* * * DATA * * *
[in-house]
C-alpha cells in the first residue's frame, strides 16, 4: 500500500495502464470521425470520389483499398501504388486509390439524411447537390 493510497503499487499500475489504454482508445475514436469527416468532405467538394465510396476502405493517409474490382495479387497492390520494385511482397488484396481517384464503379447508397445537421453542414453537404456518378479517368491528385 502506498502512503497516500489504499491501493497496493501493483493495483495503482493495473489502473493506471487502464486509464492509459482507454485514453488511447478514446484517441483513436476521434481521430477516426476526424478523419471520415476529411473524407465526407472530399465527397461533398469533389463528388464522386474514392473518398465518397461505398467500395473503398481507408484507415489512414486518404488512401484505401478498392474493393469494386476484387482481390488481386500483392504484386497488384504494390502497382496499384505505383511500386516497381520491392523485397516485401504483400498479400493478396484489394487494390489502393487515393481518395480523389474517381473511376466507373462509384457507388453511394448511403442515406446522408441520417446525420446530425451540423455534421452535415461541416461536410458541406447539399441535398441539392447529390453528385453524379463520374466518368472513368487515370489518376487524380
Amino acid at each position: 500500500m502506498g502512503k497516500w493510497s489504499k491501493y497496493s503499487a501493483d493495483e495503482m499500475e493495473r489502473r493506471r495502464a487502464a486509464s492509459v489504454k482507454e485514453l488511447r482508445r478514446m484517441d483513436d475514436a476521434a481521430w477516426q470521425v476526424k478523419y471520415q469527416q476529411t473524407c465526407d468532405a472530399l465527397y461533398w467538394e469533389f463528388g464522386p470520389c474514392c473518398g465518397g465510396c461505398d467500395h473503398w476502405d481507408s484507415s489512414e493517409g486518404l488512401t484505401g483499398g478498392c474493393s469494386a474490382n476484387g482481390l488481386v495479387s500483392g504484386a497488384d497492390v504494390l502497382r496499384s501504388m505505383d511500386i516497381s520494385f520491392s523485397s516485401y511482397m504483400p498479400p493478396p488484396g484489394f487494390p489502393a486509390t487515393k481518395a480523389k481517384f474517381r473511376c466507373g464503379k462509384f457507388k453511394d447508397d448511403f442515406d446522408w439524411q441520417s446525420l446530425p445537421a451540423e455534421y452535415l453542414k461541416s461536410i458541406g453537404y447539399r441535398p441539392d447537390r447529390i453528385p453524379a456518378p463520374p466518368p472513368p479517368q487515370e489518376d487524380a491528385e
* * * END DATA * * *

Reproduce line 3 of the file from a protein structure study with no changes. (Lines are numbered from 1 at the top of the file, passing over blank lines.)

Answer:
Amino acid at each position: 500500500m502506498g502512503k497516500w493510497s489504499k491501493y497496493s503499487a501493483d493495483e495503482m499500475e493495473r489502473r493506471r495502464a487502464a486509464s492509459v489504454k482507454e485514453l488511447r482508445r478514446m484517441d483513436d475514436a476521434a481521430w477516426q470521425v476526424k478523419y471520415q469527416q476529411t473524407c465526407d468532405a472530399l465527397y461533398w467538394e469533389f463528388g464522386p470520389c474514392c473518398g465518397g465510396c461505398d467500395h473503398w476502405d481507408s484507415s489512414e493517409g486518404l488512401t484505401g483499398g478498392c474493393s469494386a474490382n476484387g482481390l488481386v495479387s500483392g504484386a497488384d497492390v504494390l502497382r496499384s501504388m505505383d511500386i516497381s520494385f520491392s523485397s516485401y511482397m504483400p498479400p493478396p488484396g484489394f487494390p489502393a486509390t487515393k481518395a480523389k481517384f474517381r473511376c466507373g464503379k462509384f457507388k453511394d447508397d448511403f442515406d446522408w439524411q441520417s446525420l446530425p445537421a451540423e455534421y452535415l453542414k461541416s461536410i458541406g453537404y447539399r441535398p441539392d447537390r447529390i453528385p453524379a456518378p463520374p466518368p472513368p479517368q487515370e489518376d487524380a491528385e